“At my grandmother’s funeral in 1999, you handed me a note card that read: “Ophelia and John, how special they were, how good they were to me…” In that moment of complete agony, through your words, you brought a smile to my face. I still have that card. It’s framed and hanging on my wall where I can look at it every day and know I will always have a friend in you.” — Facebook post from Amy to Steve
When was the last time you received a handwritten letter or note in the mail? A month ago? Last year? So long you can’t remember? However long ago it was, if you’re like me you still have it tucked away in a shoebox somewhere, ready to pull out and read again years down the road. Because it was special. Uncommon.
In 1988 I went to work for PaineWebber in Kansas City, Missouri. I was a baby faced 25 year old ready to set the world on fire. As a new stockbroker you were required to pass a licensing exam and after passing you were sent to company headquarters in New York City for a month of training. The licensing exam was a fairly tough test, covering pretty much all equity and debt securities. After two months of studying you had all of the product knowledge you would need to get started, so the month of training in New York was focused primarily on selling techniques.
This being my first job in sales, I’d never been through any sort of formal sales training and wasn’t real sure what to expect. I figured it’d probably be the basic stuff … features/benefits, overcoming objections and closing. You know, the “nuts and bolts” of selling. There were about twenty of us from all across the country in the class, most of us young, all of us eager. I’ll never forget sitting there that first morning in PaineWebber’s offices overlooking New York’s financial district and thinking I’d finally arrived. As I sat staring out the window, the door opened and in walked our instructor. He was exactly what I would’ve pictured as the quintessential staid Wall Street broker. He had a John Houseman-like aura about him. Without saying a word he walked around the room and placed on the table in front of each of us a single, blank note card. “This,” he said, “will set you apart from the crowd. A handwritten note. Take the time to let people know you care, because others won’t.”
He was right. Twenty years later, his thoughts are probably even more relevant than they were then. The avenues of communication have exploded in the information age. Communication is instant. Efficient. What used to take days now takes seconds. Next week I’ll be skiing in Colorado. I can guarantee you at some point I’ll be sitting on a sundeck at the base of a mountain, sun on my face, drink in one hand, iPhone in the other, answering emails from a customer sitting in his climate controlled office in Parsippany, NJ. That’s the world we live in — bits and bytes, traveling across digital networks, received instantaneously a dozen states or a half a world away — business as usual.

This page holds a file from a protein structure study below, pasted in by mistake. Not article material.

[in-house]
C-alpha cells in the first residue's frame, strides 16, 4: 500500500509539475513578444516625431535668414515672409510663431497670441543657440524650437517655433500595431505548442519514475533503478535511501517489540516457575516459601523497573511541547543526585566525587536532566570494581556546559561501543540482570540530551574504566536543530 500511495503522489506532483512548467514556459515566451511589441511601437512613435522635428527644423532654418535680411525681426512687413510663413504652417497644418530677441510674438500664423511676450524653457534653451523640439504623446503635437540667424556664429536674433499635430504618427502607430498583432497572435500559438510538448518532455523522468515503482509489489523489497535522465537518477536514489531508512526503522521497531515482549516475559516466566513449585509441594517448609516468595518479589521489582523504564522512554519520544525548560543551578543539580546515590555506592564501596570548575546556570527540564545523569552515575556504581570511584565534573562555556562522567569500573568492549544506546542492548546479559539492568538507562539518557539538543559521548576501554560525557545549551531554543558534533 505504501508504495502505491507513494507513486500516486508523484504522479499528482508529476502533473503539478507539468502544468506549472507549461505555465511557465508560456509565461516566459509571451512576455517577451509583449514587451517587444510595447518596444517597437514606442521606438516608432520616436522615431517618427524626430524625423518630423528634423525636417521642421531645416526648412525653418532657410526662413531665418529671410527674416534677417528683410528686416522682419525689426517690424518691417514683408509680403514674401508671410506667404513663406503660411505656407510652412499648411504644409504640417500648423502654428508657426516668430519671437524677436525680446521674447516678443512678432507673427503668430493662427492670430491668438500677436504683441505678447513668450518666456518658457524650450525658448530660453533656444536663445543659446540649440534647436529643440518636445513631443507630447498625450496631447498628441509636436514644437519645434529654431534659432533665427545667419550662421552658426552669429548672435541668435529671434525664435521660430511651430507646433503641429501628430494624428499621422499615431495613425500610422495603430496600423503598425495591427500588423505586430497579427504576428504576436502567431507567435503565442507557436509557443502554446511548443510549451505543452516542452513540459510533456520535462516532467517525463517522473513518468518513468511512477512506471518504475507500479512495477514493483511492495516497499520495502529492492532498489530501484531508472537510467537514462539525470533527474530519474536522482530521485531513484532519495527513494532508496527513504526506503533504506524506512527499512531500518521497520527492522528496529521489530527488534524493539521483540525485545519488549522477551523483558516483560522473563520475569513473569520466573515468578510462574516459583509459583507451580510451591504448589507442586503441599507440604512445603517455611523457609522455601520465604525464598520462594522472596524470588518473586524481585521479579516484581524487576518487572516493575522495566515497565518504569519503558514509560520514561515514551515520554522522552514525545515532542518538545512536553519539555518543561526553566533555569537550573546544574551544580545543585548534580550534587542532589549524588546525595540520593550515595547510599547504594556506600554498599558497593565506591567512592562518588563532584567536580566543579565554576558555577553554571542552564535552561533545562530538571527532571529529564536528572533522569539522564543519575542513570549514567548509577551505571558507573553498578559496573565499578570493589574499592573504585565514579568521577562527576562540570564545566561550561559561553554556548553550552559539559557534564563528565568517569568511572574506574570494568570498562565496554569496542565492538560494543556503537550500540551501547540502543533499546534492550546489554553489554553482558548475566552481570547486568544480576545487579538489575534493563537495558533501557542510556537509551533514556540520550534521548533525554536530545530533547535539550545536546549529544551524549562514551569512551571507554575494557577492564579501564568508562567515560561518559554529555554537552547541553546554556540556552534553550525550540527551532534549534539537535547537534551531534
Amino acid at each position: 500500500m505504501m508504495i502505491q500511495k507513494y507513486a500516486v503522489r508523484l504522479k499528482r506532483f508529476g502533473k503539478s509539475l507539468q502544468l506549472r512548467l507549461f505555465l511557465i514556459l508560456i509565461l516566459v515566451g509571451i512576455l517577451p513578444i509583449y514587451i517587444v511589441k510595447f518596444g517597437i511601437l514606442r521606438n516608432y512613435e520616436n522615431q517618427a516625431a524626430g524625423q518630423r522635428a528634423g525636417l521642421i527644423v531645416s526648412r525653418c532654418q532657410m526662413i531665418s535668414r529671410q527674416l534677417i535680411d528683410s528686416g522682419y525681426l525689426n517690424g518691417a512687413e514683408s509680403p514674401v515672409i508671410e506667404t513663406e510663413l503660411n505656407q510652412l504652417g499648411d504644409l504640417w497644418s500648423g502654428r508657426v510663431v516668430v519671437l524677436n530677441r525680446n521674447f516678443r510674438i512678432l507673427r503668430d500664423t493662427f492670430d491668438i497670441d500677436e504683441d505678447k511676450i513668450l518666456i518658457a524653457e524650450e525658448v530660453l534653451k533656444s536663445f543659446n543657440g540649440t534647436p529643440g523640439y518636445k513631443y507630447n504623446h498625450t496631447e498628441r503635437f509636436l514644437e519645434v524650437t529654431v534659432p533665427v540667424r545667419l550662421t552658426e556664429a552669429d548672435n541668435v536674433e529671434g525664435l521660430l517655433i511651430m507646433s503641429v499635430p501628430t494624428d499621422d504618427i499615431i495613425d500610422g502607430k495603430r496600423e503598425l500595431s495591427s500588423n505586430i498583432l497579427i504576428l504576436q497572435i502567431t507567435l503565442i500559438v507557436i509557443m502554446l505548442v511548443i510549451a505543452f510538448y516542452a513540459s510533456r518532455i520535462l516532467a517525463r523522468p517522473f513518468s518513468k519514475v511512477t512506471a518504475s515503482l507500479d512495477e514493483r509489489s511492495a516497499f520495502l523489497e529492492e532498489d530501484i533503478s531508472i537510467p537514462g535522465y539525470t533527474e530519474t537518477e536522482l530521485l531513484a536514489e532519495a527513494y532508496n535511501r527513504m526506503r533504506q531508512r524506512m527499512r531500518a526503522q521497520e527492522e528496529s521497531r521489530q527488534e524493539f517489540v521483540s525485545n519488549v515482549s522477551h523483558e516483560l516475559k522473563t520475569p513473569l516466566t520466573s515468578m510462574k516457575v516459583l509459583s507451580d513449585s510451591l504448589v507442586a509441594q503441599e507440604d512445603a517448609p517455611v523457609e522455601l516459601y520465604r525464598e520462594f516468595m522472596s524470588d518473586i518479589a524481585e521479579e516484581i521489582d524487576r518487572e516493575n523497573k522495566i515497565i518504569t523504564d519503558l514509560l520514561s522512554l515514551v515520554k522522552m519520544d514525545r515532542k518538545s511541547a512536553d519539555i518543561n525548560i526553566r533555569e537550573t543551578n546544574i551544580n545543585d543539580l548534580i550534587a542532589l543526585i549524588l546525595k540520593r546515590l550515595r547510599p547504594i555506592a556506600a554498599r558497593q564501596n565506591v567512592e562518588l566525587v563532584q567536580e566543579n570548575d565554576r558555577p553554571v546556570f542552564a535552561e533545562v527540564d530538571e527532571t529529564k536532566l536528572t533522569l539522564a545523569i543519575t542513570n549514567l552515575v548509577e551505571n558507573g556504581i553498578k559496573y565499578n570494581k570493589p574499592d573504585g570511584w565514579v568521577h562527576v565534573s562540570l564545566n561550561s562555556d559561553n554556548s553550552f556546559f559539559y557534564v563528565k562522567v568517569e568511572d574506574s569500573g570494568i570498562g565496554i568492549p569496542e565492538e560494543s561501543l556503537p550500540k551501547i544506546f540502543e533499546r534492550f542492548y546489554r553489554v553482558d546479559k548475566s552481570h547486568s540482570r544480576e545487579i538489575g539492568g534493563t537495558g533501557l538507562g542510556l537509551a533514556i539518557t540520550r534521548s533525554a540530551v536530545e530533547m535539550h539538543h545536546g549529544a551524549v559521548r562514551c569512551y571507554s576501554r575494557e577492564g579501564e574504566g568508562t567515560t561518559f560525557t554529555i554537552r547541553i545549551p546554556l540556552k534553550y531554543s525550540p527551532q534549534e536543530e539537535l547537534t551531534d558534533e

Bill, a close friend of mine whose father was a professional football player in the NFL during the 1950’s, shared a story with me recently. He was watching a documentary on the life of Wellington Mara, the longtime owner of the New York Giants, the team for which his father had played. His dad had always spoken highly of Mr. Mara and had remained in contact with him long after his playing days were over, so when Bill ran across the show he found it of particular interest. The story he recounted to me was about a fan who wrote Mr. Mara after every home game to offer advice, voice his displeasure for the team’s play, critique play calling, etc., etc., etc. Like clockwork, a letter would arrive on Mr. Mara’s desk mid-week after a game and each week he would sit down, pen in hand, and personally answer the overly-involved fan.
Mr. Mara was a busy man. Did he have to take the time to write this man week in and week out? No. Did it make an impact on someone? Decades later the story is being retold … you tell me. I don’t know if that fan is still around. If he’s not, I bet his children have a box full of letters from Wellington Mara and I venture to guess they think fondly of him.
So where does a handwritten note fit into today’s world? Simply put, anywhere that relationships matter, which is EVERYWHERE. In business, in family, in friendship. For me, it takes about three to four times as long to pen a letter by hand as it does to type the same words out on a keyboard, but it’s time well spent. I print in block letters, heavily influenced by four years of mechanical and architectural drawing classes. It can sometimes be difficult to read. But it’s personal, it’s me, and if you’re holding my letter in your hand you’ve captured a piece of my heart. You know I’ve given my time to share something with you. You matter to me. The words are but half the story. The ink and the paper speak the rest. Take the time to let someone know they matter in your day.
James Kissinger is a husband, a father, a student of life… a man with more questions than answers. He lives in the northwest corner of Arkansas with his beautiful wife, Sara, and daughters Audrey and Sally. He was raised on sweet tea and fried foods and is thankful for his Southern heritage.